Will I ever get over my obsession with visiting weird and wonderful countries? The answer is probably not, however, next years itinerary may well do me for a little while when I explore a few unusual landlocked countries!
Next year, three trips are planned with the first one being in April and visiting Prague and Bratislava (Slovakia). You may be thinking what’s weird about that, not much really! As you may know, in 1993, these two countries became independent of one another after the peaceful dissolution of Czechoslovakia and it is this that is of interest to me (and the fact that I was meant to go to Prague in 2017 before Easyjet cancelled the flight at the last minute!). Now, we will be travelling between the two by train, I just have flashbacks to the Polish experience we encountered in 2015 where we seemed to board one which must have dated back to the 1950s, surely it can’t be as bad as that (he says!).
Following on from that trip, the former United Soviet Socialist Republics (USSR) comes in to focus. I better be prudent as to what I write on here but, if you don’t know, the USSR was formally known as northern Eurasia which was once the worlds largest country separated into several republics until it’s slow demise in 1991! In June, I plan to visit Vilnius (Lithuania) and then head down to Minsk (Belarus), both of which became independent very close to the overall dissolution. Since then, both cities have made their own way towards independence with Vilnius being “rapidly transformed” into a modern European city with skyscrapers (of course that’s a pull also for me to visit) and Minsk following the same path, however, it’s hard to ignore the Sovereign architecture that is still present.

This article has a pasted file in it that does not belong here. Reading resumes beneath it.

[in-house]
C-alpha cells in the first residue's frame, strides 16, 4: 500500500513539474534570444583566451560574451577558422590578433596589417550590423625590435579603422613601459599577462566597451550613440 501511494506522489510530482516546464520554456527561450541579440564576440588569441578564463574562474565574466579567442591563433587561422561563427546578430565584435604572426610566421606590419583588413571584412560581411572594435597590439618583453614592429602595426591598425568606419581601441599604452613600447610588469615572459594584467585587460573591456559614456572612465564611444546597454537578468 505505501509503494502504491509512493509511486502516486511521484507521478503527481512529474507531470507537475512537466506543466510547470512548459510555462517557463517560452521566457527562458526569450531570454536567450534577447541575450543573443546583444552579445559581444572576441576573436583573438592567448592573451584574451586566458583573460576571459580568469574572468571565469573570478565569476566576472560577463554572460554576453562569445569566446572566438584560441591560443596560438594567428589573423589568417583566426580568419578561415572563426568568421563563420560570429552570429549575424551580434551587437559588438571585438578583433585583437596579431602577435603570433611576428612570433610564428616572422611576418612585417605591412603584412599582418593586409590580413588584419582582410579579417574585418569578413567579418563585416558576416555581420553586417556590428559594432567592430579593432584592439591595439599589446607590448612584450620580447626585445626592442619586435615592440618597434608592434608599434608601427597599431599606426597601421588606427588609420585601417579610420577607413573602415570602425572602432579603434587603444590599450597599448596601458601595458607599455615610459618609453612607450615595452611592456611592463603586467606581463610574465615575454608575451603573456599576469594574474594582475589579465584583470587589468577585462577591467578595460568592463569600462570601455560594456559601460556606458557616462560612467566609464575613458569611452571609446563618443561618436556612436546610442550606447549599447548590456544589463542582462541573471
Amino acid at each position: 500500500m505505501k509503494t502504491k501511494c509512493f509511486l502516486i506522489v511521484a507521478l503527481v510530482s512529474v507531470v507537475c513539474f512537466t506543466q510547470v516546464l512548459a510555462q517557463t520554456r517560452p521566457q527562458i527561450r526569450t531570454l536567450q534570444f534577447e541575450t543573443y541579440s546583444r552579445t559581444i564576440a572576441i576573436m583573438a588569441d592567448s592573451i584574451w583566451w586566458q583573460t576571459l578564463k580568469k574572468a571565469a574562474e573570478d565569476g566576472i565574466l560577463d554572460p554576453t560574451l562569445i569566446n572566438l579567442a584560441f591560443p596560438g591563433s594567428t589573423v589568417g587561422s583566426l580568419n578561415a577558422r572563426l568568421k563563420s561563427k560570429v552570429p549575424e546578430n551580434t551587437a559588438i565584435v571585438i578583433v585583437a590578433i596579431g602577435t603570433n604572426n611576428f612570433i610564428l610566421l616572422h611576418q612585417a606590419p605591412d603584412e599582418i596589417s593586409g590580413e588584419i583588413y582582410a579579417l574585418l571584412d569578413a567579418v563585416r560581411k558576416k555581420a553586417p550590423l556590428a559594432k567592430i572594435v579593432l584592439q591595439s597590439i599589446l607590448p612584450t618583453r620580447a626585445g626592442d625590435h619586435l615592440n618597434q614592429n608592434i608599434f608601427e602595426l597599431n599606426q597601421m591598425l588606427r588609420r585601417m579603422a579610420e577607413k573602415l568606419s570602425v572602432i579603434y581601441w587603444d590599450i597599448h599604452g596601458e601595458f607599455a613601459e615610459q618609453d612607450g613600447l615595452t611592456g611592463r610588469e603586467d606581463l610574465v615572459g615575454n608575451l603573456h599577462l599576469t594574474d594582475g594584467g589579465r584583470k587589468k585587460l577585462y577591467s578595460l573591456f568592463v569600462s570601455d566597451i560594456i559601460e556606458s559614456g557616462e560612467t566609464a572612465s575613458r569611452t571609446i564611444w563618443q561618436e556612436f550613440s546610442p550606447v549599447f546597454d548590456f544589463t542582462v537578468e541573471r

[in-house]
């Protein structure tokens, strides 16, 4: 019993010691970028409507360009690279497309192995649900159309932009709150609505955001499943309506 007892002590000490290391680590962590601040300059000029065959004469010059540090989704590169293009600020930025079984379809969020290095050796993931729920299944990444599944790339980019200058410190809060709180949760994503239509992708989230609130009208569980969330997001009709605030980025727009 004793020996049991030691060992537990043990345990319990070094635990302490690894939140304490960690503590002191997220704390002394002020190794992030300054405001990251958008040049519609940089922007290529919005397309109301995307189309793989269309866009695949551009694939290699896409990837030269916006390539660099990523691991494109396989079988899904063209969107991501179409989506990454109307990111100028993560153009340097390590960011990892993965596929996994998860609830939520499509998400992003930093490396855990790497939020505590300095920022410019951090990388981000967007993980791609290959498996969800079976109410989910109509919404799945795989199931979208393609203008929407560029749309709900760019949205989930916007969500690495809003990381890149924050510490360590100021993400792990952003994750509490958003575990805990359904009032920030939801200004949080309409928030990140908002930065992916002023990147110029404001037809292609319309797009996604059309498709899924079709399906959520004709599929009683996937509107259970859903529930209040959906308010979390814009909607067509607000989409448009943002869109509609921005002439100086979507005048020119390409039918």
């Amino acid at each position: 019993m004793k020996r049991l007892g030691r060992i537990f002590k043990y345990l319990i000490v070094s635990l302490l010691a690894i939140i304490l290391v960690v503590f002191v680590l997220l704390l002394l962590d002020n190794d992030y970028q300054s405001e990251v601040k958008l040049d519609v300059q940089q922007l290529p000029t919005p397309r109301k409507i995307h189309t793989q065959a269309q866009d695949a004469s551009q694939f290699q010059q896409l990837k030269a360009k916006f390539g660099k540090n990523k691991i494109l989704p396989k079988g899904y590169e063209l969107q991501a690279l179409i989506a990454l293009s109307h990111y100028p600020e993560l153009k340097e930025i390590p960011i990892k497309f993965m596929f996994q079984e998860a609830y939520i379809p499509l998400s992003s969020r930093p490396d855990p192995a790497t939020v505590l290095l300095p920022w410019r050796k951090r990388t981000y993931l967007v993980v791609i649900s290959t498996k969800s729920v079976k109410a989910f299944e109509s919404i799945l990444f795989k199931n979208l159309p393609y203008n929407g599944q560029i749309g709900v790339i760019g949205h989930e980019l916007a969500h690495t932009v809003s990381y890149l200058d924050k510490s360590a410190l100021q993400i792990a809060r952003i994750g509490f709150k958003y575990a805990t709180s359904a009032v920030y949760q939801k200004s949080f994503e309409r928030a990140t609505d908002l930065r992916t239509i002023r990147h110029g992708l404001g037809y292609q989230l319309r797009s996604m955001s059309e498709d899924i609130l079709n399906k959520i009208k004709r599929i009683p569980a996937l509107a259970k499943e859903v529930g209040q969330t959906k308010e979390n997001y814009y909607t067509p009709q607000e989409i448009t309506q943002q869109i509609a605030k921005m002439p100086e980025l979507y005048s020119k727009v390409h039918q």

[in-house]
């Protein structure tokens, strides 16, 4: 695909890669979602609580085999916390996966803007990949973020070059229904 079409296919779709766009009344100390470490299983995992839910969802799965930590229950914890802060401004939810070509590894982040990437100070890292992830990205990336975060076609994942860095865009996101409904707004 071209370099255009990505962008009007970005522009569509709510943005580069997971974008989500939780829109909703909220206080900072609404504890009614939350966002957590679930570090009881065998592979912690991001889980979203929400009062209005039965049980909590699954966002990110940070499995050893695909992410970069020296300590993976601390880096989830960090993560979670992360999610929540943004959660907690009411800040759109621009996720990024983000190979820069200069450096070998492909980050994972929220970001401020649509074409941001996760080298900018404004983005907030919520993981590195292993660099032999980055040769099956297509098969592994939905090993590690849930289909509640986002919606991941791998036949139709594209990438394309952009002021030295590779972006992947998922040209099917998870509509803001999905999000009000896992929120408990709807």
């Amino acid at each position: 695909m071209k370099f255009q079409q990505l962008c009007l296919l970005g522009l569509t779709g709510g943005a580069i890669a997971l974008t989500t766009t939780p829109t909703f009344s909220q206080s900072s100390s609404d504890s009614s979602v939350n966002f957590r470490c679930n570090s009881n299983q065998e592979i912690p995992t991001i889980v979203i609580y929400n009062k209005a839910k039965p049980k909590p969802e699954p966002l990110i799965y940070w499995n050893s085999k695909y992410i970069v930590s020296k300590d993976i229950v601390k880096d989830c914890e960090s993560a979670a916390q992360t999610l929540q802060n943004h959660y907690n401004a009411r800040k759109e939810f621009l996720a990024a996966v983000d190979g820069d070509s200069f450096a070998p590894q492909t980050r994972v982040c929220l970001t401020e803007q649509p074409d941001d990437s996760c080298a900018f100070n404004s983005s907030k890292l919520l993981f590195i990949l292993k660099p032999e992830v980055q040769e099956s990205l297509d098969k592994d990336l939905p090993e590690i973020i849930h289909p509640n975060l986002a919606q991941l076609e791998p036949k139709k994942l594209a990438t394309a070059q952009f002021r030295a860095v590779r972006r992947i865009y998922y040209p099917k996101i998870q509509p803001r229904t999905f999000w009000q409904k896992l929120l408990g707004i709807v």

Finally, in October, I plan to visit Uzbekistan with Exodus Travels (similar to Trailfinders here in the UK), staying in its capital, Tashkent with day tours down to Samarkand (via bullet train) and then being privately driven across the Kazak border to tour Shymkent (Kazakhstan’s third most populous city). Why Uzbekistan? Uzbekistan, in particular, Samarkand sits along the ancient Silk Road which was once used as a major trade route connecting China to Europe leading to the magnificent blue tiled architecture being created
You may be wondering how the hell Superbunny is going to cope in these countries? Well Prague and Bratislava are quite conventional European cities so should be quite straightforward (well nothing is straightforward with me…haven’t combated the Czech train booking/assistance system yet…although my PAs did an excellent job booking my 2015 interrailing trip involving speaking many languages!!). As I stated above, Vilnius has undergone a rapid transformation including the construction of a business district which, as demonstrated in both Reykjavik and Tallinn can be mostly used as a backup plan in terms of accessible. To my surprise, Minsk is currently experiencing a disability movement resulting in improvements across the city accessibility wise, however, this movement is quite recent so I anticipate it will either be a manual wheelchair outing or a good old takeaway back at the hotel! Finally, Uzbekistan, well Superbunny has completely no hope meaning that I think it may be best for it to stay in the bunny hutch and manual wheelchair it for a week?
Should be a fun year 🙂